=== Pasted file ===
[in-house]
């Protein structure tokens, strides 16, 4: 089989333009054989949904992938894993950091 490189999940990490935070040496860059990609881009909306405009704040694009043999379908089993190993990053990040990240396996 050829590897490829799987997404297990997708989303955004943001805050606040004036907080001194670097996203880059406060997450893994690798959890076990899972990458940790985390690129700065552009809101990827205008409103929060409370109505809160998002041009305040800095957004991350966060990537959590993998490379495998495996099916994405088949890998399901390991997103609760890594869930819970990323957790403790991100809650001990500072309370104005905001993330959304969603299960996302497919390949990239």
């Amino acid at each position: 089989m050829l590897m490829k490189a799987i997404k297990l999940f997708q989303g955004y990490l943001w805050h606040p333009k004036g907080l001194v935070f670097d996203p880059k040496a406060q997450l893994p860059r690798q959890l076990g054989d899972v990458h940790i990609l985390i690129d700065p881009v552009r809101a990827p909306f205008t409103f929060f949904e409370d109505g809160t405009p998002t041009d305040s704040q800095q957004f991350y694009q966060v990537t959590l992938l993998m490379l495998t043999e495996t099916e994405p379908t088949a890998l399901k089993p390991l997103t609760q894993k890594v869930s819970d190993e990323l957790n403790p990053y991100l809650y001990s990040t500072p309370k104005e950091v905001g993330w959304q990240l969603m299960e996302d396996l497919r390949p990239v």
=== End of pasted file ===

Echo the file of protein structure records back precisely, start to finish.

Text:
[in-house]
């Protein structure tokens, strides 16, 4: 089989333009054989949904992938894993950091 490189999940990490935070040496860059990609881009909306405009704040694009043999379908089993190993990053990040990240396996 050829590897490829799987997404297990997708989303955004943001805050606040004036907080001194670097996203880059406060997450893994690798959890076990899972990458940790985390690129700065552009809101990827205008409103929060409370109505809160998002041009305040800095957004991350966060990537959590993998490379495998495996099916994405088949890998399901390991997103609760890594869930819970990323957790403790991100809650001990500072309370104005905001993330959304969603299960996302497919390949990239």
């Amino acid at each position: 089989m050829l590897m490829k490189a799987i997404k297990l999940f997708q989303g955004y990490l943001w805050h606040p333009k004036g907080l001194v935070f670097d996203p880059k040496a406060q997450l893994p860059r690798q959890l076990g054989d899972v990458h940790i990609l985390i690129d700065p881009v552009r809101a990827p909306f205008t409103f929060f949904e409370d109505g809160t405009p998002t041009d305040s704040q800095q957004f991350y694009q966060v990537t959590l992938l993998m490379l495998t043999e495996t099916e994405p379908t088949a890998l399901k089993p390991l997103t609760q894993k890594v869930s819970d190993e990323l957790n403790p990053y991100l809650y001990s990040t500072p309370k104005e950091v905001g993330w959304q990240l969603m299960e996302d396996l497919r390949p990239v």